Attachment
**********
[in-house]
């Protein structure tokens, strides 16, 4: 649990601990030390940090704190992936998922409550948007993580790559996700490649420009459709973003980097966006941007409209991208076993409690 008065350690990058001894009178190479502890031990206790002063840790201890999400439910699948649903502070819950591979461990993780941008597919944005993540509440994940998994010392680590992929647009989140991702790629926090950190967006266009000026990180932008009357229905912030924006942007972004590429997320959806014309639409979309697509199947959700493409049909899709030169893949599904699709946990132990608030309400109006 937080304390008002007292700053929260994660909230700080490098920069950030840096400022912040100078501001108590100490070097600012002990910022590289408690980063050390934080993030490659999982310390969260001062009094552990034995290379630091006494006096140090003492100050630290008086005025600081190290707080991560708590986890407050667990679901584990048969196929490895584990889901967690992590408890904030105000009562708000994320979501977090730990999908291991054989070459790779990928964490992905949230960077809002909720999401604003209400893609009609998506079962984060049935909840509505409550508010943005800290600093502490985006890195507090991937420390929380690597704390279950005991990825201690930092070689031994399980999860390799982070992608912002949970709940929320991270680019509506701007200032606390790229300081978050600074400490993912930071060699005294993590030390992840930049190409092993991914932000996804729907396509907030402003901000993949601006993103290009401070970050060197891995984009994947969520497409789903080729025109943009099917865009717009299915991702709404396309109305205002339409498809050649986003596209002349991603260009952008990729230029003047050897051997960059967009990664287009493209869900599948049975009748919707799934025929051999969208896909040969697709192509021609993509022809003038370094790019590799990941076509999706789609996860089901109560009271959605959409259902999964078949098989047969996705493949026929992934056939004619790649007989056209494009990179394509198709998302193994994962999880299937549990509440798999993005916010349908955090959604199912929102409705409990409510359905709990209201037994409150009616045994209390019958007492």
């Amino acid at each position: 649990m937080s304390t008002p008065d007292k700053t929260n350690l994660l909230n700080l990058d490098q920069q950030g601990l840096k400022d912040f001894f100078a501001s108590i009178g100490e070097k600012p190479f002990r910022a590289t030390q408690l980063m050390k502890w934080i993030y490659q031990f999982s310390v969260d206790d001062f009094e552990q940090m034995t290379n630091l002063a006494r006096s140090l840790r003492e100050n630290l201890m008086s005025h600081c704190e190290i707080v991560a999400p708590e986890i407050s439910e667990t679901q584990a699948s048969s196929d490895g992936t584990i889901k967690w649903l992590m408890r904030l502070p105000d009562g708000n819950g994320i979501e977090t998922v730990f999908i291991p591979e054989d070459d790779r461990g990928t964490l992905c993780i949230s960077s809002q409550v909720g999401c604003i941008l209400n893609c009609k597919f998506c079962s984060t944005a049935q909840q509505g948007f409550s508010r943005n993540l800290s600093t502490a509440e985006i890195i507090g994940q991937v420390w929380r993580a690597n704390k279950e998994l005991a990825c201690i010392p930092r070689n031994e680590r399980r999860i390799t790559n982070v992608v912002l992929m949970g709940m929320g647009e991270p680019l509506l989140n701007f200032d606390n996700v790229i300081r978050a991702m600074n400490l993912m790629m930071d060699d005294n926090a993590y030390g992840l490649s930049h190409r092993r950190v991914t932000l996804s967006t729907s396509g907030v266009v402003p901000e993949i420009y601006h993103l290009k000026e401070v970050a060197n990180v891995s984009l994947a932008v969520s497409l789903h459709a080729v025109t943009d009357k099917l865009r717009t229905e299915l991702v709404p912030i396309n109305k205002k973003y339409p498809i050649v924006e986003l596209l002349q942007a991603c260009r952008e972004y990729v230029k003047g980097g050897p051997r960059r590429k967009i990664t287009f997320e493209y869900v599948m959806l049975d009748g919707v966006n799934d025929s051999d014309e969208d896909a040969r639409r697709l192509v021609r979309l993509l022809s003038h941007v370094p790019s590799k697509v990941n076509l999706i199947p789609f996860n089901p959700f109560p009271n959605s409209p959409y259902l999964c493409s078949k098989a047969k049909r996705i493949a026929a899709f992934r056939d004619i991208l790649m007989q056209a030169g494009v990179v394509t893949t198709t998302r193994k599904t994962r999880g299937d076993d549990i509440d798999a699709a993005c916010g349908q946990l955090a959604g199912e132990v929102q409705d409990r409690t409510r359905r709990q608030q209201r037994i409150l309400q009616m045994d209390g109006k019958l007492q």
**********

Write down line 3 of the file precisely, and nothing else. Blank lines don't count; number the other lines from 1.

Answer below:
């Amino acid at each position: 649990m937080s304390t008002p008065d007292k700053t929260n350690l994660l909230n700080l990058d490098q920069q950030g601990l840096k400022d912040f001894f100078a501001s108590i009178g100490e070097k600012p190479f002990r910022a590289t030390q408690l980063m050390k502890w934080i993030y490659q031990f999982s310390v969260d206790d001062f009094e552990q940090m034995t290379n630091l002063a006494r006096s140090l840790r003492e100050n630290l201890m008086s005025h600081c704190e190290i707080v991560a999400p708590e986890i407050s439910e667990t679901q584990a699948s048969s196929d490895g992936t584990i889901k967690w649903l992590m408890r904030l502070p105000d009562g708000n819950g994320i979501e977090t998922v730990f999908i291991p591979e054989d070459d790779r461990g990928t964490l992905c993780i949230s960077s809002q409550v909720g999401c604003i941008l209400n893609c009609k597919f998506c079962s984060t944005a049935q909840q509505g948007f409550s508010r943005n993540l800290s600093t502490a509440e985006i890195i507090g994940q991937v420390w929380r993580a690597n704390k279950e998994l005991a990825c201690i010392p930092r070689n031994e680590r399980r999860i390799t790559n982070v992608v912002l992929m949970g709940m929320g647009e991270p680019l509506l989140n701007f200032d606390n996700v790229i300081r978050a991702m600074n400490l993912m790629m930071d060699d005294n926090a993590y030390g992840l490649s930049h190409r092993r950190v991914t932000l996804s967006t729907s396509g907030v266009v402003p901000e993949i420009y601006h993103l290009k000026e401070v970050a060197n990180v891995s984009l994947a932008v969520s497409l789903h459709a080729v025109t943009d009357k099917l865009r717009t229905e299915l991702v709404p912030i396309n109305k205002k973003y339409p498809i050649v924006e986003l596209l002349q942007a991603c260009r952008e972004y990729v230029k003047g980097g050897p051997r960059r590429k967009i990664t287009f997320e493209y869900v599948m959806l049975d009748g919707v966006n799934d025929s051999d014309e969208d896909a040969r639409r697709l192509v021609r979309l993509l022809s003038h941007v370094p790019s590799k697509v990941n076509l999706i199947p789609f996860n089901p959700f109560p009271n959605s409209p959409y259902l999964c493409s078949k098989a047969k049909r996705i493949a026929a899709f992934r056939d004619i991208l790649m007989q056209a030169g494009v990179v394509t893949t198709t998302r193994k599904t994962r999880g299937d076993d549990i509440d798999a699709a993005c916010g349908q946990l955090a959604g199912e132990v929102q409705d409990r409690t409510r359905r709990q608030q209201r037994i409150l309400q009616m045994d209390g109006k019958l007492q």